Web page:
Get to know your school through the introduction and pictures we’ve posted, and read about this water, sanitation and hygiene project. We look forward to reaching out with more good news!

Project Videos

Project Photos

Project Type

For a rainwater collection system, we build gutters around a building with good, clean roofing to channel rain where we want it. From there, the water falls through a filtered inlet pipe into a high-capacity storage tank, the size of which is based on population and average rainfall patterns. In the tank, water can be stored for months, where it is easily treated and accessed. Learn more here!

Giving Update: Sipande Secondary School

September, 2019

A year ago, your generous donation helped Sipande Secondary School in Kenya access clean water – creating a life-changing moment for Isaack Musalia. Thank you!

Keeping The Water Promise

There's an incredible community of monthly donors who have come alongside you in supporting clean water in Sipande Secondary School.

This giving community supports ongoing sustainability programs that help Sipande Secondary School maintain access to safe, reliable water. Together, they keep The Water Promise.

We’re confident you'll love joining this world-changing group committed to sustainability!

A year after their water projects were installed, Sipande Secondary School is now able to harvest enough rainwater to meet their daily needs. The many hours that the students once wasted looking for water are now being used in class to improve the academic standards and performance of the school. Students can now settle down in class and focus on academics without the worry of inadequate water.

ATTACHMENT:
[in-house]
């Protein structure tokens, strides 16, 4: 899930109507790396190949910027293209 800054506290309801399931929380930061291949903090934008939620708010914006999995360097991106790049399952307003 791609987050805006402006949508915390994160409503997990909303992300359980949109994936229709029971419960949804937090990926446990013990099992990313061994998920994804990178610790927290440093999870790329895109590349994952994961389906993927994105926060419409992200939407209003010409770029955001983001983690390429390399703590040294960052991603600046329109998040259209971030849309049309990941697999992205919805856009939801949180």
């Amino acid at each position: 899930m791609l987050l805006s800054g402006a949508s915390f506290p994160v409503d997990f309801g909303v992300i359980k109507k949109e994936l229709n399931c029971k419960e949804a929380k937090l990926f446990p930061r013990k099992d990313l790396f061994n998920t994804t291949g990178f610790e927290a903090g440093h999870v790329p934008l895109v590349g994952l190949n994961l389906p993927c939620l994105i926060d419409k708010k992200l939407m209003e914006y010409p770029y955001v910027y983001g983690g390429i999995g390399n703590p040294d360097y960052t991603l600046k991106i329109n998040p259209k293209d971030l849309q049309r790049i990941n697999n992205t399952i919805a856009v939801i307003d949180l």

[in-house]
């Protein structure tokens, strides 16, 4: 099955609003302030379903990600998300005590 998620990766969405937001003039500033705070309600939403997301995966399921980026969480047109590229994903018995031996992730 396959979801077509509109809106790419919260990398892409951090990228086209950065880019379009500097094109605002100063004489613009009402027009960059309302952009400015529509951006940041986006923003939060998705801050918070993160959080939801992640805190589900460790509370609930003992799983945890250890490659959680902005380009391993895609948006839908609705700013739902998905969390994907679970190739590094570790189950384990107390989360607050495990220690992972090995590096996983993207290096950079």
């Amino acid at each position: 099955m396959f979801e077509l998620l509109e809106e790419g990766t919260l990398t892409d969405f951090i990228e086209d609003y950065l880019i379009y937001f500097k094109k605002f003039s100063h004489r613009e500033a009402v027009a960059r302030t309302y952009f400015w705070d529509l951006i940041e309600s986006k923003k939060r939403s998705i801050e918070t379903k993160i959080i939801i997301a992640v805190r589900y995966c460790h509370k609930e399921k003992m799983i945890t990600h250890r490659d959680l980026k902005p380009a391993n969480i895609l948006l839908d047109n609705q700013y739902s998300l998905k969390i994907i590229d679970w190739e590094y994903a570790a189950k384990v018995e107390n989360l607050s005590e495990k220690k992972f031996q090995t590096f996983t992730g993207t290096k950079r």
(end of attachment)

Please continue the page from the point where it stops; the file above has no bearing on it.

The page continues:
The new VIP latrines have also eased the congestion in line for the bathroom that was being experienced before the implementation of the project. The school community is also able to access handwashing facilities in the school and they are therefore improving their hygiene standards. Students now clean their hands as frequently as possible. A year later, all of these facilities are viable and important to the students and staff at Sipande Secondary School.

"As a school, we are now able to access water from within our school compound without having to walk for a long distance in search of water," said Sanitation Teacher Mr. Kelvin Namasaka.

Mr. Namasaka at the rain tank's tap

"The time we were using in search of water has now been converted to academic use. This could be the reason why our school recorded an improvement in our national exams late last year."

Field Officer Jacklyne Chelagat with student Isaack at the rain tank

One of those students, 17-year-old Isaack Musalia, explained the impact he has felt from the water projects.

"Cases of absenteeism due to waterborne diseases have greatly reduced. The time we used to waste while searching for water is now being spent on classwork, thus [leading to] better academic performance."

Jacklyne, Isaack, and Kelvin at the rain tank

Navigating through intense dry spells, performing preventative maintenance, conducting quality repairs when needed and continuing to assist community leaders to manage water points are all normal parts of keeping projects sustainable. The Water Promise community supports ongoing sustainability programs that help Sipande Secondary School maintain access to safe, reliable water.

We’d love for you to join this world-changing group committed to sustainability.

The most impactful way to continue your support of Sipande Secondary School – and hundreds of other places just like this – is by joining our community of monthly givers.

Your monthly giving will help provide clean water, every month... keeping The Water Promise.


Project Underwriter - Gateway Academy
Cheney Middle School